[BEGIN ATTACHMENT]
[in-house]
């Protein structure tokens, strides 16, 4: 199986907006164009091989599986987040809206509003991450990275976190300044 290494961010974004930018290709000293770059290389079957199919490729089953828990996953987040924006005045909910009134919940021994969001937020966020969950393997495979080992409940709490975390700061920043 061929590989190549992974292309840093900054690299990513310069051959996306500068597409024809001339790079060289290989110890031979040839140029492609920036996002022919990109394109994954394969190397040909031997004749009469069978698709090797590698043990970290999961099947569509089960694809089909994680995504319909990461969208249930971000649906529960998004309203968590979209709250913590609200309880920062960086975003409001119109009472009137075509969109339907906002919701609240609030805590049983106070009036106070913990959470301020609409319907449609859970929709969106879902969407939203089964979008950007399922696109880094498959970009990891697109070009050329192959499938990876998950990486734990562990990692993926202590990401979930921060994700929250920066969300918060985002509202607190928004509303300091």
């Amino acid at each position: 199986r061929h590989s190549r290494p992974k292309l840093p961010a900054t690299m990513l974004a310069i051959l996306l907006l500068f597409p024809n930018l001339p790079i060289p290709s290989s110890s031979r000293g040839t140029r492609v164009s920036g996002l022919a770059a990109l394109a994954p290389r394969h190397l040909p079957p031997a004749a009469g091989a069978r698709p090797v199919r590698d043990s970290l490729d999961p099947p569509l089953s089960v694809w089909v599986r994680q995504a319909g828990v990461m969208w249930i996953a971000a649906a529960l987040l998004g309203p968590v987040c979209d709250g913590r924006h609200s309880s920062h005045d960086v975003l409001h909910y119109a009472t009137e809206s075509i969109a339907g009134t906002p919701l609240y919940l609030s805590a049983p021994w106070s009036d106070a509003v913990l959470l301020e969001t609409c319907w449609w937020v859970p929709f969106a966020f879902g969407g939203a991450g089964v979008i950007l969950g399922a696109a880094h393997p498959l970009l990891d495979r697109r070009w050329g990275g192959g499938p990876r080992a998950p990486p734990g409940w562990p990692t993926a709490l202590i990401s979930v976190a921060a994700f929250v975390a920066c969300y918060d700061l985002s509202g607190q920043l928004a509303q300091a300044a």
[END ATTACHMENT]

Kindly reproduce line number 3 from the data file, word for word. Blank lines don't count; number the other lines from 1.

């Amino acid at each position: 199986r061929h590989s190549r290494p992974k292309l840093p961010a900054t690299m990513l974004a310069i051959l996306l907006l500068f597409p024809n930018l001339p790079i060289p290709s290989s110890s031979r000293g040839t140029r492609v164009s920036g996002l022919a770059a990109l394109a994954p290389r394969h190397l040909p079957p031997a004749a009469g091989a069978r698709p090797v199919r590698d043990s970290l490729d999961p099947p569509l089953s089960v694809w089909v599986r994680q995504a319909g828990v990461m969208w249930i996953a971000a649906a529960l987040l998004g309203p968590v987040c979209d709250g913590r924006h609200s309880s920062h005045d960086v975003l409001h909910y119109a009472t009137e809206s075509i969109a339907g009134t906002p919701l609240y919940l609030s805590a049983p021994w106070s009036d106070a509003v913990l959470l301020e969001t609409c319907w449609w937020v859970p929709f969106a966020f879902g969407g939203a991450g089964v979008i950007l969950g399922a696109a880094h393997p498959l970009l990891d495979r697109r070009w050329g990275g192959g499938p990876r080992a998950p990486p734990g409940w562990p990692t993926a709490l202590i990401s979930v976190a921060a994700f929250v975390a920066c969300y918060d700061l985002s509202g607190q920043l928004a509303q300091a300044a």